(Promoted by popular demand — my own)
10 years ago, this would have been an unqualified disaster — a truly terrible ad. But the advent of the Internet has changed the rules, and for that reason, Flea Market Montgomery has hit a grand slam with this one.
With the rise of YouTube and other file sharing services, the TV ad can move beyond the TV and into the world of the net. If you strike the right chord, your ad isn’t just seen by passive TV viewers, it’s emailed at a fast and furious pace by legions of netizens. And striking a chord can be done by a fantastic ad, or an ad so bad that you can’t help but pay attention.
Is it a cheesy ad? Oh yeah. But has it been seen by millions of Americans online, and tens of millions on TV? Even parodied by SNL? Hell yes. Had it been a “good” ad in the traditional sense, a few thousand local people might’ve seen it, and a few dozen might’ve been spurred to go to the store. But with this approach, the store is now known across America. And you better believe that that has led to a heck of a lot more than a “few dozen” visitors. Any ad creator who does not take into account the web’s “echo potential” is playing by outdated rules.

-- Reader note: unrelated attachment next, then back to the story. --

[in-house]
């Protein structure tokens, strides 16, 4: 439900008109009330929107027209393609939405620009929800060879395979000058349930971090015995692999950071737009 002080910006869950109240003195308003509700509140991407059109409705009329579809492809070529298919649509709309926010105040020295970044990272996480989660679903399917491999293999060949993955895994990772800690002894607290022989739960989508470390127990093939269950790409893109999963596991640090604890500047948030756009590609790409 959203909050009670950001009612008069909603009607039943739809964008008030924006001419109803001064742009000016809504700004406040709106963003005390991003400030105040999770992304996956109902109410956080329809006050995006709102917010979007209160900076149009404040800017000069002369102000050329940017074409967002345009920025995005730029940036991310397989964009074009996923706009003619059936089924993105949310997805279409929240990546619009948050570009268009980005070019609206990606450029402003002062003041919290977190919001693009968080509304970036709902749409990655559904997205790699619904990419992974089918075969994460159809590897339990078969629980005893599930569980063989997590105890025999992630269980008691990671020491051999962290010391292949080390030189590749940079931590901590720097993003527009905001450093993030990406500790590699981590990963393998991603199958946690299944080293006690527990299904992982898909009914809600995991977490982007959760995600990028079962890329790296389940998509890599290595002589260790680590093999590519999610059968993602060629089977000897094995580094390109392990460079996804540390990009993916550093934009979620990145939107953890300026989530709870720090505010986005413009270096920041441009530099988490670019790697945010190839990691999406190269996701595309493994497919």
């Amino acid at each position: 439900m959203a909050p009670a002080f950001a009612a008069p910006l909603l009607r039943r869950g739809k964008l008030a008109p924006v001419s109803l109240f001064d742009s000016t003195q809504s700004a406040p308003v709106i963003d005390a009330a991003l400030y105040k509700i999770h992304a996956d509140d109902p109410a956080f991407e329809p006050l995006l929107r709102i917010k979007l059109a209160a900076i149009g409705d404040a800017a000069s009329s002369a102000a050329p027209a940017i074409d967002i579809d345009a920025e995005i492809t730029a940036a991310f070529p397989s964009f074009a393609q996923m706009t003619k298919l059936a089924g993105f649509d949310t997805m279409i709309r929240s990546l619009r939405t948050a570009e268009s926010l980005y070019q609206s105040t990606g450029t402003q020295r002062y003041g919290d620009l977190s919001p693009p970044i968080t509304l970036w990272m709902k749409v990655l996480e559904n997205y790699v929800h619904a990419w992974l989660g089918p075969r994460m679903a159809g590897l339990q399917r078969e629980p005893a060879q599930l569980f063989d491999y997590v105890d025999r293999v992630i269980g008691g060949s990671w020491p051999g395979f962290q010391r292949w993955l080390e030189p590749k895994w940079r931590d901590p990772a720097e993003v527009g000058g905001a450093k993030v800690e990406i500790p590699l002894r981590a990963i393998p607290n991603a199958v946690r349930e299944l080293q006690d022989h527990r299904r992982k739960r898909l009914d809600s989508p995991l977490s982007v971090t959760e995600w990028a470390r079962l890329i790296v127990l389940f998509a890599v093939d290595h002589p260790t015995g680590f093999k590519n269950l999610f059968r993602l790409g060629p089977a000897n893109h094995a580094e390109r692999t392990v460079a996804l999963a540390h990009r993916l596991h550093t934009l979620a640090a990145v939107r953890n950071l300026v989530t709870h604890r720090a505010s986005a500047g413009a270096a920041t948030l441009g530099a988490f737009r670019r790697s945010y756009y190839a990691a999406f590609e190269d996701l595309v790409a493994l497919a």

The rules of the game have changed. And when it comes to TV ads, “annoying” can sometimes be “annoyingly good” or even “annoyingly fantastic.”